Nets Pounced on Anti-Tax Cut Poll; Tax Cut "Favors" Wealthy; NBC's Today Pushed "Trigger" Idea; Helen Thomas's Liberal Views
1) The ABC and NBC morning
shows jumped on an ABC News poll which found most want a smaller tax cut
and only 22 percent think a tax cut should be the top priority for the
surplus. GMA and Today both cited the numbers in three separate stories,
with ABC's Terry Moran tagging it a "handicap" for Bush.
2) CBS's Jane Clayson this morning suggested "many
Americans would prefer a smaller tax cut for lower and middle income
Americans" and she asked Karen Hughes to agree: "But doesn't the
tax cut really favor mostly wealthy Americans?"
3) Today's Katie Couric asked Karen Hughes
"what's wrong" with imposing a "trigger" to stop tax
cuts. Matt Lauer pressed Dick Gephardt: "Wouldn't it make you very
comfortable if this trigger system were put into effect?" Couric
highlighted how ABC's poll found "nearly a half of the
people...thought the plan will benefit mainly the wealthy."
4) The New York Post's MediaWatch column: "As the
Media Research Center has documented, [Helen] Thomas saves her venom only
for Republicans like Bush. Liberals, on the other hand, can do no
networks don't cite polls done by their competitors, but NBC made an
exception this morning for an ABC News poll which found 53 percent prefer
a "smaller, more targeted" tax cut and only 22 percent think a
tax cut should be the "highest priority" for the surplus. Today
news reader Ann Curry highlighted the finding in two hourly news updates
and Katie Couric raised the 22 percent number in an interview with White
House counselor Karen Hughes. (See item #3 below for Couric's question.)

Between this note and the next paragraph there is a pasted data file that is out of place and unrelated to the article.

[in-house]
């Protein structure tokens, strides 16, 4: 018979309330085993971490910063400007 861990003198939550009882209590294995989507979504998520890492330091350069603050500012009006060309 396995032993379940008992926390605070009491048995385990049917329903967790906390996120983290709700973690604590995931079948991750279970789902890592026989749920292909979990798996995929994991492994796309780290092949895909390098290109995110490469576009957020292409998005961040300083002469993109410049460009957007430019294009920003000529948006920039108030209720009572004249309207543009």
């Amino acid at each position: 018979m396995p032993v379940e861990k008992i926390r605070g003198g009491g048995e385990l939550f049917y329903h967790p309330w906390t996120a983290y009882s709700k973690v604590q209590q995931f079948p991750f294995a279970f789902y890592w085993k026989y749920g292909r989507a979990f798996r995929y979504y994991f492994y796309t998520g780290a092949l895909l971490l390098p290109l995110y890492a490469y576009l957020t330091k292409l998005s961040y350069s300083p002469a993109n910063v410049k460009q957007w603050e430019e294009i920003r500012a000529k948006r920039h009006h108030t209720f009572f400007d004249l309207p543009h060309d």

Of course, on the
morning before President Bush's address to Congress in which he'll
make the case for his tax cut plan, ABC also emphasized their own poll.
Here's a rundown of how ABC's Good Morning
America and NBC's Today made sure viewers realized how unenthusiastic
Americans supposedly are about Bush's tax cut.
> Good Morning America. MRC analyst Jessica
Anderson caught three instances:
-- White House reporter Terry Moran during the 7am
news update: "The President needs to connect with the public tonight
as he tackles the first big fights of his administration: Selling his $1.6
trillion tax cut and his tight budget. He starts with a handicap. An ABC
News/Washington Post poll shows only 22 percent of Americans think cutting
taxes should be the top priority for using the surplus. Mr. Bush's allies
say that doesn't matter....But to pay for that broad tax cut, President
Bush has proposed a leaner budget than Congress had been used to under the
Clinton administration, one that calls for actual cuts in some programs.
White House officials acknowledge they've got a tough selling job ahead of
Yes, a tough job to overcome the onslaught of media
-- Antonio Mora at 7:30am: "President Bush has
some selling to do as he brings his tax and spending plan to the American
people tonight. According to an ABC News/Washington Post poll, 53 percent
of Americans favor a smaller, more targeted tax cut than Mr. Bush's $1.6
-- Moran at 8am: "He comes to making this
speech tonight, according to an ABC News/Washington Post poll, with a 55
percent approval rating. That sounds pretty good and it is, but not as
good as other Presidents this early in their term and he has a handicap as
well. Our poll shows that only 22 percent of Americans that we polled say
that the tax cut is the highest priority in using the surplus, so he has a
selling job ahead of him."
> Today. MRC analyst Geoffrey Dickens picked up
-- News reader Ann Curry at 8am: "President
George W. Bush will address a joint session of Congress tonight. He will
outline his budget and try to convince Congress and the American people
that his $1.6 trillion tax cut plan is a good idea. But a new poll found
that most Americans prefer a smaller tax cut targeted to middle and lower
-- Curry at 9am: "President Bush takes his
budget plan to Congress tonight in a speech to be carried on national
television. His $1.9 trillion budget proposal calls for lower spending and
massive tax cuts. But according to a new poll most Americans don't agree
with his across the board tax cut. The poll found that most people favor a
smaller tax cut aimed at lower and middle income people."
"Massive" tax cuts? They are far smaller
than the amount federal spending has been growing in recent years.